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culture is what you want i guess. I think there's two camps, the non-settled down type, and the settled down. Smaller mtn towns are difficult places to live for a long period of time if your not steadily employed, retired, married, etc...

 

I should have added a job market/affordability factor.

 

I'm curious about flagstaff. I looked at schools there back in the day, and I do remember it being absolutely beautiful. I reminds me of bellingham and missoula...both great great towns to live in and close to climbing....but job-wise, it's pretty bleak.

 

Oh, and this is just a curiosity thread, I'm not looking for a place I think is the best...just in general. Seemed like a good thread topic.

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Boulder is a great place to live if you like stuck up, anal retentive, yuppie types that only give a shit about how much money they have compared to their neighbors (the competition). For alpine climbing, you have Colorado's fabulous Front Range which features class 1 hiking trails through choss and scree to the top of those big "mountains". Then you get to hear nice stories at coctail parties about how good a climber someone is because of how many 14ers they have sent (how many trails they have hiked). How about solitude like in many parts of the Cascades? You'll find ZERO any place near Boulder. Glacier Climbing? Haha, that's a good one!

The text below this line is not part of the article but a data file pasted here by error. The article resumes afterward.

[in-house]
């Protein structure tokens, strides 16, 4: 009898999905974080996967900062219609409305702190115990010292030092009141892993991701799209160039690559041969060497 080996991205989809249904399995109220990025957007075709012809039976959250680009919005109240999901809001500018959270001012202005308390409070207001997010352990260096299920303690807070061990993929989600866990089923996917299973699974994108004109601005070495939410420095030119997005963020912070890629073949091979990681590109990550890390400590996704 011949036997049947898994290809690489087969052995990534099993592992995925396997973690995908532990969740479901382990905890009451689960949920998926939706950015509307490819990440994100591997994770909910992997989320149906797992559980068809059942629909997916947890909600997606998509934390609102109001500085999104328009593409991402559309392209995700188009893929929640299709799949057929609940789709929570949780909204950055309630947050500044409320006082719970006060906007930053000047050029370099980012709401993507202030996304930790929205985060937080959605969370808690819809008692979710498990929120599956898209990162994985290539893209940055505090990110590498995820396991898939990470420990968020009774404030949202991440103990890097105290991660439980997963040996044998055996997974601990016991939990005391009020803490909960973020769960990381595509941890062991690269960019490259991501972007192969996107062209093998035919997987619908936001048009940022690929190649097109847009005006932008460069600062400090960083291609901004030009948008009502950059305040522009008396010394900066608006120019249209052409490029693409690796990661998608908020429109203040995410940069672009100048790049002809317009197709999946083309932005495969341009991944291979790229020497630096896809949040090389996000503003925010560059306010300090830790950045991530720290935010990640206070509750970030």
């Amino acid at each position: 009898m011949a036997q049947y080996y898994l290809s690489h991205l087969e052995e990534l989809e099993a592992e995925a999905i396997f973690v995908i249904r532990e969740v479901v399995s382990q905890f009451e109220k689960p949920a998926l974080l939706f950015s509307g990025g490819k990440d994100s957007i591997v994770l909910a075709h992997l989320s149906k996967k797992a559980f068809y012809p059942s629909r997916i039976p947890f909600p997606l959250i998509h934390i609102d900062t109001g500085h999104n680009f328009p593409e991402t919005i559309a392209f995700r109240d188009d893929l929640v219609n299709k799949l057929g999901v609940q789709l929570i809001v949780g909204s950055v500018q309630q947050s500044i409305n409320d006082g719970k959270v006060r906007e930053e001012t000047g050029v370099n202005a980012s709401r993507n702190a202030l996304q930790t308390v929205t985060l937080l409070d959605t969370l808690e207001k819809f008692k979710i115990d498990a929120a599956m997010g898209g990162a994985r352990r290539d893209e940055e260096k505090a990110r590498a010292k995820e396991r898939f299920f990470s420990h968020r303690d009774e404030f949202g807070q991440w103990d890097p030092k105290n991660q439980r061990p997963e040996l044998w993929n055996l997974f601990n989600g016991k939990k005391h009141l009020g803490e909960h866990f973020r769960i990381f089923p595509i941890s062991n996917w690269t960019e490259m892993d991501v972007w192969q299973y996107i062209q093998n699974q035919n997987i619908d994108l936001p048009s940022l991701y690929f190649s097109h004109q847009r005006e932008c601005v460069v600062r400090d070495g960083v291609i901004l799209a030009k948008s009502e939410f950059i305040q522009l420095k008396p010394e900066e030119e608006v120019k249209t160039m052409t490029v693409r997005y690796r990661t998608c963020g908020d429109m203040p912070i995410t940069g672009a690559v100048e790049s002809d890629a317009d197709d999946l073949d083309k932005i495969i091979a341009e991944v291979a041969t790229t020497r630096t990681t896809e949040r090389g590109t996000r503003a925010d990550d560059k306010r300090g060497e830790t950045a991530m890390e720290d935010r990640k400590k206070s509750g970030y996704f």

I guess it is also pretty important to find an affordable place to live. Make sure you bring your million dollar bank account if you're moving to Boulder, you'll need it.

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I dunno man - depends on what you consider "Alpine," but there's an awful lot of long routes way up high in the mountains that feature rock/snow/ice.

 

Kiener's ranked right up there with the North Ridge of Stuart for me, and involved quite a bit more time in Crampons. Heck, even the North Face of Pikes Peak had some pretty sweet alpine routes.

 

The attitude that seems to flourish in Boulder might be a drag, but it seems like there, just as anywhere else - you can choose who you associate with and your experience will vary accordingly.

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Yeah, there are some good looking alpine rock routes in RMNP. The cragging and iceclimbing is good too. There are just too many negatives that detract from it though.

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Seattle has more than it's share of stuck-up, anal retentive, yuppie types looking for the big $$ too

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Seattle, because X38 and REI put it over the top!

 

Where else can you spray inane crapola on CC with wireless devices during business hours, leave your Microsoft cubicle early, pop in your SUV to sit in 405 traffic, and crawl on I90 to X38, all while sipping your double-skinny non-fat extra poontang $5 cup of joe.

 

At X38 you can climb ego-inflating sport routes and clip your shiny quickdraws onto bolts 3 ft apart on chossy rock. Is there more to life than that? Oh yeah, climbing the tower in the flagship REI!

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Europe, it has everything..seattles nightlife and weather sucks so bad it trumps any climbing opportunities